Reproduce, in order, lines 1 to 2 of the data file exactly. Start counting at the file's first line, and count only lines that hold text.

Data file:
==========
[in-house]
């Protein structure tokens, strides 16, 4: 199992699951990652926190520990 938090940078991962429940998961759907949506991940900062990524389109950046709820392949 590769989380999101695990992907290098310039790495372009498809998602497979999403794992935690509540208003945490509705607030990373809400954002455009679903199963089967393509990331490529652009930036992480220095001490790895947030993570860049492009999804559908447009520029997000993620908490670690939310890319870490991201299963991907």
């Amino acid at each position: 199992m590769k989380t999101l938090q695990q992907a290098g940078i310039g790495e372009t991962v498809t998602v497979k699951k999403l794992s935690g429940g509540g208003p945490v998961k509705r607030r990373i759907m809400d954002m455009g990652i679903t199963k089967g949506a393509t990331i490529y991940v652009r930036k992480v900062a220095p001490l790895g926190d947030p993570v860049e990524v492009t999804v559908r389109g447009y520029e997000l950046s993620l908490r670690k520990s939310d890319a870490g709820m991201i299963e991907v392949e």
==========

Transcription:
[in-house]
């Protein structure tokens, strides 16, 4: 199992699951990652926190520990 938090940078991962429940998961759907949506991940900062990524389109950046709820392949 590769989380999101695990992907290098310039790495372009498809998602497979999403794992935690509540208003945490509705607030990373809400954002455009679903199963089967393509990331490529652009930036992480220095001490790895947030993570860049492009999804559908447009520029997000993620908490670690939310890319870490991201299963991907």